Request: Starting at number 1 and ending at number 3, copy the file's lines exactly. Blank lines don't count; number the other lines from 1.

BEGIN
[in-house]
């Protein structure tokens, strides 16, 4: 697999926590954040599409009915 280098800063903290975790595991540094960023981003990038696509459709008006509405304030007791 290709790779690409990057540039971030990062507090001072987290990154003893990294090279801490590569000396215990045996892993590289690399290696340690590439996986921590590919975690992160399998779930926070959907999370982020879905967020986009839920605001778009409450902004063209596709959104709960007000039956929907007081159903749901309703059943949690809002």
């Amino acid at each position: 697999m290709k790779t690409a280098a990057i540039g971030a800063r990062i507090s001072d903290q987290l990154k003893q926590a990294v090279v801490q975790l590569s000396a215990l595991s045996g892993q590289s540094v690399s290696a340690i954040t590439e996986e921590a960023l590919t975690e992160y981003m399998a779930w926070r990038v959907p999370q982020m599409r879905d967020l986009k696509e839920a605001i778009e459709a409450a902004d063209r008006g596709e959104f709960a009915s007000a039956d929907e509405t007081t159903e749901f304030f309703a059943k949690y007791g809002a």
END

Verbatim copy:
[in-house]
């Protein structure tokens, strides 16, 4: 697999926590954040599409009915 280098800063903290975790595991540094960023981003990038696509459709008006509405304030007791 290709790779690409990057540039971030990062507090001072987290990154003893990294090279801490590569000396215990045996892993590289690399290696340690590439996986921590590919975690992160399998779930926070959907999370982020879905967020986009839920605001778009409450902004063209596709959104709960007000039956929907007081159903749901309703059943949690809002």
């Amino acid at each position: 697999m290709k790779t690409a280098a990057i540039g971030a800063r990062i507090s001072d903290q987290l990154k003893q926590a990294v090279v801490q975790l590569s000396a215990l595991s045996g892993q590289s540094v690399s290696a340690i954040t590439e996986e921590a960023l590919t975690e992160y981003m399998a779930w926070r990038v959907p999370q982020m599409r879905d967020l986009k696509e839920a605001i778009e459709a409450a902004d063209r008006g596709e959104f709960a009915s007000a039956d929907e509405t007081t159903e749901f304030f309703a059943k949690y007791g809002a």